Nina Onuoha was an International Baccalaureate student in high school when she took her first art class.
While she admits she wasn’t good in the beginning, she worked her way back to it during her undergraduate time at Emory University when she took a class there. The self-described “ultra-perfectionist” was trying to paint realistically, such as still-life portraits, but wasn’t satisfied with the outcomes — so she started painting abstract.
“There are no rules; you can just do what you want, and I liked it,” said Onuoha, a fourth-year student at the Medical College of Georgia. “It was really freeing. So now it’s not about creating value or creating a 2D illusion on a piece of canvas or paper.
“But now it’s about composition, balance, color and shape. It’s about creating this experience for the viewer that allows them to look into themselves. Since abstract art is not necessarily something concrete, different people see different things and it’s really interesting to see what people say when they see it.”
Onuoha’s art will be displayed this month on Augusta University Medical Center‘s Healing Arts Gallery Wall as part of Volunteer Services & Community Engagement programming. The wall is located on the second floor of the AUMC and across from the Children’s Hospital of Georgia.
Shayna Crawford, volunteer engagement coordinator, said her goal is to facilitate a welcoming environment for those who are willing to give their time to the medical center through service, whether it’s with art, music or inpatient services.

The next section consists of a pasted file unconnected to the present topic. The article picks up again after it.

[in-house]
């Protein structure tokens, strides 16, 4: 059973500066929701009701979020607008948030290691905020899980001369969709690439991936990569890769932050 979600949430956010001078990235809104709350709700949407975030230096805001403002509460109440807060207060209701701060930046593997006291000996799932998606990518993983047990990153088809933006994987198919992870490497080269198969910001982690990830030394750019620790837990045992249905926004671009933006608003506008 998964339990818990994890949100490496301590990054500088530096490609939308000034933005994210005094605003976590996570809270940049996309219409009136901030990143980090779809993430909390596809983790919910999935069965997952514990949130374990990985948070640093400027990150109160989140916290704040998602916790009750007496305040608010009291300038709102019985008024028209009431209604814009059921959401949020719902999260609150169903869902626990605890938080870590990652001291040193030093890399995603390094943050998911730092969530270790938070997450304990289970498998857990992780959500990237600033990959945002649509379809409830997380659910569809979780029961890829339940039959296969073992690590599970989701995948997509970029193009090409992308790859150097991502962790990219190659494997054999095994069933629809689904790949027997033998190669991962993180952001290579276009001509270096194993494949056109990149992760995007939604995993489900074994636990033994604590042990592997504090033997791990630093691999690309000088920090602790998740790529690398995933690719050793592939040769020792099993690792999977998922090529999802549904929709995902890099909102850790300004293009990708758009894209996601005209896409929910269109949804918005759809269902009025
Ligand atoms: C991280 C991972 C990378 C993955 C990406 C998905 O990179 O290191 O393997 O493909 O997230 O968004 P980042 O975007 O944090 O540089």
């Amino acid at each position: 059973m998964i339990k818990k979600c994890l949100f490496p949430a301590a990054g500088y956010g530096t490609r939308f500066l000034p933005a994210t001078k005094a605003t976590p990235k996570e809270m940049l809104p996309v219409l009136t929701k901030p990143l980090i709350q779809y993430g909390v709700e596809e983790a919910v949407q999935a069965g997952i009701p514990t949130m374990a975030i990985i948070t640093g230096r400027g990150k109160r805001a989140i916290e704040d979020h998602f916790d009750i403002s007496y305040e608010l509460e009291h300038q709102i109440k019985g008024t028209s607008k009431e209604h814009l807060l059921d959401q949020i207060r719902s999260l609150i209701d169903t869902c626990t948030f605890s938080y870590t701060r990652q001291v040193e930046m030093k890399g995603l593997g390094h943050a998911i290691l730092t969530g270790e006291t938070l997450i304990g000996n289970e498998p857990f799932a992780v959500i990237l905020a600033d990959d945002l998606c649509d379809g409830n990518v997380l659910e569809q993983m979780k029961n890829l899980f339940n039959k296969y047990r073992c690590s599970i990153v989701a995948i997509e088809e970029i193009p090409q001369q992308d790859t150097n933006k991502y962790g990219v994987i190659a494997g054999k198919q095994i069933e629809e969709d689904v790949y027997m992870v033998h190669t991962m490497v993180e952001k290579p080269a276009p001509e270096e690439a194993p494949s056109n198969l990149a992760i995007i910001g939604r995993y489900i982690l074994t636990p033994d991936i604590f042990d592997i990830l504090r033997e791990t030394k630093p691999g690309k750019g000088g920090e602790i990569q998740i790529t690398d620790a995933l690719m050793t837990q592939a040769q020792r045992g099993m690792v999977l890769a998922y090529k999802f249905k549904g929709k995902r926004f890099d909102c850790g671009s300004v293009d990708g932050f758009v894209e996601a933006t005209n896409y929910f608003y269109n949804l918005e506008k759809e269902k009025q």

“We strive to make a difference in the lives of the patients and families who come to AU Health for the highest level of medical care and treatment.”
Crawford said the Healing Arts Program brings “beauty and inspiration to the healing process through works of art. This has, in the past, been displayed through visual art displays and musical performances. We also welcome and encourage community artists who would like to uplift others through their artistic talents to participate in this program.”
The Volunteer Services team is excited that an MCG student like Onuoha has an opportunity to share her artwork with the patients and families the university community serves.
“We are happy to see our Augusta University health sciences students finding opportunities to inspire a more positive patient experience, both at the bedside and through this artistic medium,” Crawford said. “Each time we inspire the people who walk past our Gallery Wall, we know our program is serving its true purpose: inspiring hearts through healing arts.”
Onuoha, who is pursuing family medicine, said she started painting again in 2018 to manage her stress while studying for her boards. Her painting increased during the COVID-19 pandemic and quickly became a self-care activity for her.
Some of her professional artist friends will give her constructive criticism on her work, but they are more seeking a story behind the work she created. Onuoha said she likes to use paisley patterns in her work and uses African fabric as inspiration.
“My parents are Nigerian so I grew up seeing my mom and other people in my family wear Ankara dresses, which is a type of fabric worn in West Africa. They typically have repeating patterns and I like this idea of patterns repeating themselves, because it is something that I find very soothing,” she said. “I named my print business Oriaku Designs because Oriaku, pronounced ‘oh-ree-ah-koo,’ is my middle name. I was named after my grandmother, so doing this is like paying homage to all my foremothers.”
If you or someone you know is interested in the Healing Arts Program, fill out an interest form or contact Volunteer Services at 706-721-3596.